Patent Bill Should Die
The so-called Patent Reform Act is fundamentally flawed. It combines many bad provisions. Some of the worst parts of the bill include a new, administrative route to challenge patents after they are granted, the ability to infringe a patent without having to pay back what the patented product is truly worth, giving a patent to the first party to file an application rather than the traditional first-to-invent standard, and forcing publication of patent applications at 18 months.
A group of the largest high-tech firms is pushing this legislation, which certain lawmakers are all too eager to accommodate. In short, though, S. 1145 and H.R. 1908 would destroy what the Founding Fathers put into the Constitution with the specific intent of stimulating invention.
The bills purport to “harmonize” (in fact, dumb down) our patent system with the model predominant in Europe and Asia. Proponents claim their bills fix problems like low patent quality. But it ain’t so.
The so-called Patent Reform Act is fundamentally flawed. Some of its worst parts include new post-grant challenges, the ability to infringe for cheaper, “first-to-file” and forced publication at 18 months.
Under the bills, a patent’s validity could be challenged throughout a patent’s life. These appeals would be brought in a lower-cost, administrative forum instead of a real court. It’s easier for competitors to antagonize patent holders for years. And the competitors could do it more often because such challenges would be cheaper.
Also, what’s touted as “proportional liability” is actually rewarding infringers with less liability exposure for unlicensed usage of patented elements. It would be tougher to prove “willful” infringement and thereby win punitive damages. Instead, IP pirates would only have to pay back a small portion of the patented element’s value.
The legislation adopts the foreign first-to-file-a-patent-application standard. Currently, America awards patents to the “first to invent.” Big companies with armies of lawyers can afford to get their patent applications in before the little guy toiling away in his garage who actually first invents something. It also kills off provisional patent protection, which costs less and is of prime benefit to independent inventors.
The forced publication measure will require all inventors to disclose all their invention’s details after 18 months. It takes the Patent and Trademark Office about 33 months to issue a patent. So, for a year and a half an inventor would face hordes of Chinese, Indian and other thieves who’ll steal his invention and gain a commercial edge. The American inventor wouldn’t have any legal rights to protect his creation.
Is this what the Founders had in mind? Hardly. Article I, Section 8 of the Constitution empowers Congress “[t]o promote the progress of science and useful arts, by securing for limited times to authors and inventors the exclusive right to their respective writings and discoveries.”
Why did men of competitive private enterprise choose to grant people an outright, legally protected monopoly? As they explained in Federalist 43, “The utility of this power will scarcely be questioned. . . . The right to useful inventions seems with equal reason to belong to the inventors.”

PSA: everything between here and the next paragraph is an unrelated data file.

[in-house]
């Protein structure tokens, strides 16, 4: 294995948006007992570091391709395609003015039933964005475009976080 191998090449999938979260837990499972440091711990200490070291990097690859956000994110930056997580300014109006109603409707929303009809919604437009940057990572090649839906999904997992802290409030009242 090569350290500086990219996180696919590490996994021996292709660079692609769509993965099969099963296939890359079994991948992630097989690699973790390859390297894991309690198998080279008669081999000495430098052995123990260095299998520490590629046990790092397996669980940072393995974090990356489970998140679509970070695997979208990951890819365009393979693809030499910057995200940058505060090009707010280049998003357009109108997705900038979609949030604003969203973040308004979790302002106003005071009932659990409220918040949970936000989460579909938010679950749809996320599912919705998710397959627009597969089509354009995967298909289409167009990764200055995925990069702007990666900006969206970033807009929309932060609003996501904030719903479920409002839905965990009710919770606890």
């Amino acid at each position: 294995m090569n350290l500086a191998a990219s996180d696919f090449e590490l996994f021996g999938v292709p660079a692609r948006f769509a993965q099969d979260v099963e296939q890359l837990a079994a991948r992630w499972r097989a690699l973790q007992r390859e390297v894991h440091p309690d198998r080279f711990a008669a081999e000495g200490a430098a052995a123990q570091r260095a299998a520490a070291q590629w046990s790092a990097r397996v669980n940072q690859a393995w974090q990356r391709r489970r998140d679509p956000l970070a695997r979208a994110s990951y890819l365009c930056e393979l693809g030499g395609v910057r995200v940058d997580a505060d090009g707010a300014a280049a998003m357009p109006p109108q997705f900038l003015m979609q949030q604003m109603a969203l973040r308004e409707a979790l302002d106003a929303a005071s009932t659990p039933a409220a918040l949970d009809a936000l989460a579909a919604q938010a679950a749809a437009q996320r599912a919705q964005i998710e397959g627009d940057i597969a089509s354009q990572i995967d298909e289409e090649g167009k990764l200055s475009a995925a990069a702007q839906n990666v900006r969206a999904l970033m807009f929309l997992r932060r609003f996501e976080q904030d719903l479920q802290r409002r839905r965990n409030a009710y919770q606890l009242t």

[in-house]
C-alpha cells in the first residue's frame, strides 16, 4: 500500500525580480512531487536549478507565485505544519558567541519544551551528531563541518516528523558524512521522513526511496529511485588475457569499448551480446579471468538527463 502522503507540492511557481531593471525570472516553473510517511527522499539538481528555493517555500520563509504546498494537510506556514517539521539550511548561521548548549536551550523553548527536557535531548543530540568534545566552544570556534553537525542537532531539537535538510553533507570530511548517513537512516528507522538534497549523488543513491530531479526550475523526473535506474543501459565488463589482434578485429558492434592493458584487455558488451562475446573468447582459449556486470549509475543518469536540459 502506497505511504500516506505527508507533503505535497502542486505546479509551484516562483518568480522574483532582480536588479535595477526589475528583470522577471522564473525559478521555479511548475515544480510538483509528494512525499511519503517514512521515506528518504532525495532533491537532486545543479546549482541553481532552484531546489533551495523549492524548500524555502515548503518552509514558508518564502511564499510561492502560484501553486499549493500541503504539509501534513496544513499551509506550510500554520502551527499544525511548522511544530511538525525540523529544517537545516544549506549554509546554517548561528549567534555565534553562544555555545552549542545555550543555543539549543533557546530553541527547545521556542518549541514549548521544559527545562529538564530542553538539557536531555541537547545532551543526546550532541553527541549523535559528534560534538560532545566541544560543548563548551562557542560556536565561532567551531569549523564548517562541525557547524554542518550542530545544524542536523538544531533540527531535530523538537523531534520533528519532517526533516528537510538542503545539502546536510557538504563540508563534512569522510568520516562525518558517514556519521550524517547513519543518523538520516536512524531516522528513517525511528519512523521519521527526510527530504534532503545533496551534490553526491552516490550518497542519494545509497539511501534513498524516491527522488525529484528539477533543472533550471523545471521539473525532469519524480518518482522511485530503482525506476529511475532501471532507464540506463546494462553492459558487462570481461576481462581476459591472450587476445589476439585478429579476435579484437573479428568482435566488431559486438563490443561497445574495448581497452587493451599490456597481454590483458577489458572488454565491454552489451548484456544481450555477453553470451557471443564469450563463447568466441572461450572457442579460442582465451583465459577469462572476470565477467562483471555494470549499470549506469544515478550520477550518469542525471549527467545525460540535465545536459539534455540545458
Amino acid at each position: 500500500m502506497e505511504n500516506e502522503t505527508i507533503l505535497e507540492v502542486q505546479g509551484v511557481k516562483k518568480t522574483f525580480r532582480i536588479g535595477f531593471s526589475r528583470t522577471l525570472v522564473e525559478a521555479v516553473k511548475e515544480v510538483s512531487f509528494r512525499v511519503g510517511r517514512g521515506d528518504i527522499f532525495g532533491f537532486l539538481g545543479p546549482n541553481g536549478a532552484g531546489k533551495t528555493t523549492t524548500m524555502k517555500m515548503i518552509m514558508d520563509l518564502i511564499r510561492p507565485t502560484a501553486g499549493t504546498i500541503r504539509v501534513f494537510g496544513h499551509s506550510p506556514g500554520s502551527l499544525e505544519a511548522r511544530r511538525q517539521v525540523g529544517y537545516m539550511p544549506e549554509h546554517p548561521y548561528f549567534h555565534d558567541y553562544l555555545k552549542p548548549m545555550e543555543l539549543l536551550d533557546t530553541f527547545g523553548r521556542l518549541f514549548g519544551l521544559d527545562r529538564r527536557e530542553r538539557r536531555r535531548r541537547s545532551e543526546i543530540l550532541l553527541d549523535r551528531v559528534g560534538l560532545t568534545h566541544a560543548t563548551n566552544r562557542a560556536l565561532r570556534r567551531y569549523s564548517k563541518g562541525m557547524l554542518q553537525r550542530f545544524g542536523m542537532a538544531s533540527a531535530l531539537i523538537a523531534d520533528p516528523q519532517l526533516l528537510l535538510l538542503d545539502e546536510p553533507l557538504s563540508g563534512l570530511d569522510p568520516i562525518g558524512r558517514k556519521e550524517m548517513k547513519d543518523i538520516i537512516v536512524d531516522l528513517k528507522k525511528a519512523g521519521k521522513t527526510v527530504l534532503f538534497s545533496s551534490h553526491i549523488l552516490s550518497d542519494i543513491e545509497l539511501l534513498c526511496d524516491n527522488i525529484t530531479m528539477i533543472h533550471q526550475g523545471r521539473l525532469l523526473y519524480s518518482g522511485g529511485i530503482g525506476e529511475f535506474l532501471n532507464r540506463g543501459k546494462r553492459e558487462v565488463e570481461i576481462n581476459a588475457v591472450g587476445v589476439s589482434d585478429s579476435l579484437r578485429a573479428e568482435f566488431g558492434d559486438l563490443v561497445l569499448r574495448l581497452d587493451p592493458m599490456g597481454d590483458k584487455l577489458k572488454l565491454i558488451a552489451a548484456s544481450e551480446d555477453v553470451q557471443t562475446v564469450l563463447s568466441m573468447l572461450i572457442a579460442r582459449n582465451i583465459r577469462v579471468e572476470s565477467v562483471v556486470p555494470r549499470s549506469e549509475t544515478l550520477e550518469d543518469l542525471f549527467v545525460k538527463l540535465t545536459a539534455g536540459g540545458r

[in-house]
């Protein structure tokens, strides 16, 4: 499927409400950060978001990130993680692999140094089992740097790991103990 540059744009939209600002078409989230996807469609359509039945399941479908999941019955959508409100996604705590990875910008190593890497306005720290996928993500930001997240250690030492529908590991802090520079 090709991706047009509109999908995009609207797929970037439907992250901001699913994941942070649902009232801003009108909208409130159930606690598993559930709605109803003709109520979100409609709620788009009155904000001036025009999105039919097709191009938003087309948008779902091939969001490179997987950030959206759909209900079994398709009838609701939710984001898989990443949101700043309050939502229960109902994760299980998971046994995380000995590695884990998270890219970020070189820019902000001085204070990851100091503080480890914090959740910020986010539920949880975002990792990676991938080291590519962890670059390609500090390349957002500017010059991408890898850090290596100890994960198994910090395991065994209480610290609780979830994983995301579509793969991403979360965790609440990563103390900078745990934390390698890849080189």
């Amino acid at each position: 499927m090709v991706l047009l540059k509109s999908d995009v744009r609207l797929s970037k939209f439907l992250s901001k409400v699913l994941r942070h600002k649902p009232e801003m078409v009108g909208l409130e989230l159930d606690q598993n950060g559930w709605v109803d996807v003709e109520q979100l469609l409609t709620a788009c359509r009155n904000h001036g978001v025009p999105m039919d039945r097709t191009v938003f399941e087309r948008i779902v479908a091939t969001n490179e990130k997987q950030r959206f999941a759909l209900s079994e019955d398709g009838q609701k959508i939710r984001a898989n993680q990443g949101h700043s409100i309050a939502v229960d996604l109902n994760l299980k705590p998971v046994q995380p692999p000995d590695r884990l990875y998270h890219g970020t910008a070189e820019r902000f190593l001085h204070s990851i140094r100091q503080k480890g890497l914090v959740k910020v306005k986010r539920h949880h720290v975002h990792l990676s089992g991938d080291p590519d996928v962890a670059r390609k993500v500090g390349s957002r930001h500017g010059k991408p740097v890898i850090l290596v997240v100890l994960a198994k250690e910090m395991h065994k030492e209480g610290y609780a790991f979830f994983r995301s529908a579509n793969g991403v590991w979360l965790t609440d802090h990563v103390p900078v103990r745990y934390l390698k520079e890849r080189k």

They noted the rights of copyright under British common law and that it wouldn’t work for each state to try to create its own laws governing intellectual property within the common nation.
“The public good fully coincides in both cases with the claims of individuals.” That is, the success of America’s private enterprise, market competition and international competitiveness, from which all Americans benefit, hinges on rewarding creative people with strong intellectual property rights.
This model has proven itself extraordinarily successful. It’s no coincidence that America became the world’s strongest economic engine because of its patent and copyright laws. It’s why inventors like Thomas Edison, Alexander Graham Bell and George Washington Carver sit among the panoply of American heroes.
The facts, cited by U.S. Business and Industry Council, tell what the patent bills risk. U.S. manufacturers perform two-thirds of the R&D. They own six out of ten patents and, increasingly, corporate intellectual property is a firm’s greatest asset. Small inventors, independent firms, research universities and nonprofits file a third of the patent applications.
At heart, the legislation advantages a single sector and disadvantages all other sectors. High-tech, which uses many patented elements and so has to secure licenses from the various patent holders, wins. Notably, Big Tech contributes lots of its political money to Democrats.
Who loses? The productive sectors. They range from independent inventors to small businesses to universities to venture capitalists to large and small manufacturers of every sort to nonprofit research entities.
So, we’re pressed to scrap our highly successful patent model for an inferior one, unilaterally disarm in the highly competitive global market and disadvantage the most creative sectors of our economy.
We’re to rob America’s inventors. We’re to remove the economic incentive that entices them to invest time and treasure in turning an idea into an item.
We’re to gut the very thing that’s made the rewards worth someone’s risks — and that produces the miracle medicines, the labor-saving devices, the safety and security improvements that benefit all Americans.
If it really wanted to be constructive, Congress would allow the Patent and Trademark Office to retain application fees. That would enable the PTO to review more applications more quickly. It would also improve patent quality.
A Congress willing to sell the birthright of America’s real innovative sectors for the porridge of “harmonization” and tech execs’ campaign contributions is a disgrace.